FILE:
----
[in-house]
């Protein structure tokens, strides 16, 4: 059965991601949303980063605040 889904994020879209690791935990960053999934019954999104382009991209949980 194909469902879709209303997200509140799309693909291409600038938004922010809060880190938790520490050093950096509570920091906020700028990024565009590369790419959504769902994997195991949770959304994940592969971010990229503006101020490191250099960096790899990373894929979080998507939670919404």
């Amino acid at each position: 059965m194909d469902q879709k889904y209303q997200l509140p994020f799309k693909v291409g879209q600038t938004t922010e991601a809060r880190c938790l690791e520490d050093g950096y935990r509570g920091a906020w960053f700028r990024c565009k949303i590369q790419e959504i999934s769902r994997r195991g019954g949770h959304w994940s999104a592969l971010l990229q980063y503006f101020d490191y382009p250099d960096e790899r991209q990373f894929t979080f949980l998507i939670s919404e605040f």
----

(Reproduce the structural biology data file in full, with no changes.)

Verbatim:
[in-house]
């Protein structure tokens, strides 16, 4: 059965991601949303980063605040 889904994020879209690791935990960053999934019954999104382009991209949980 194909469902879709209303997200509140799309693909291409600038938004922010809060880190938790520490050093950096509570920091906020700028990024565009590369790419959504769902994997195991949770959304994940592969971010990229503006101020490191250099960096790899990373894929979080998507939670919404």
């Amino acid at each position: 059965m194909d469902q879709k889904y209303q997200l509140p994020f799309k693909v291409g879209q600038t938004t922010e991601a809060r880190c938790l690791e520490d050093g950096y935990r509570g920091a906020w960053f700028r990024c565009k949303i590369q790419e959504i999934s769902r994997r195991g019954g949770h959304w994940s999104a592969l971010l990229q980063y503006f101020d490191y382009p250099d960096e790899r991209q990373f894929t979080f949980l998507i939670s919404e605040f």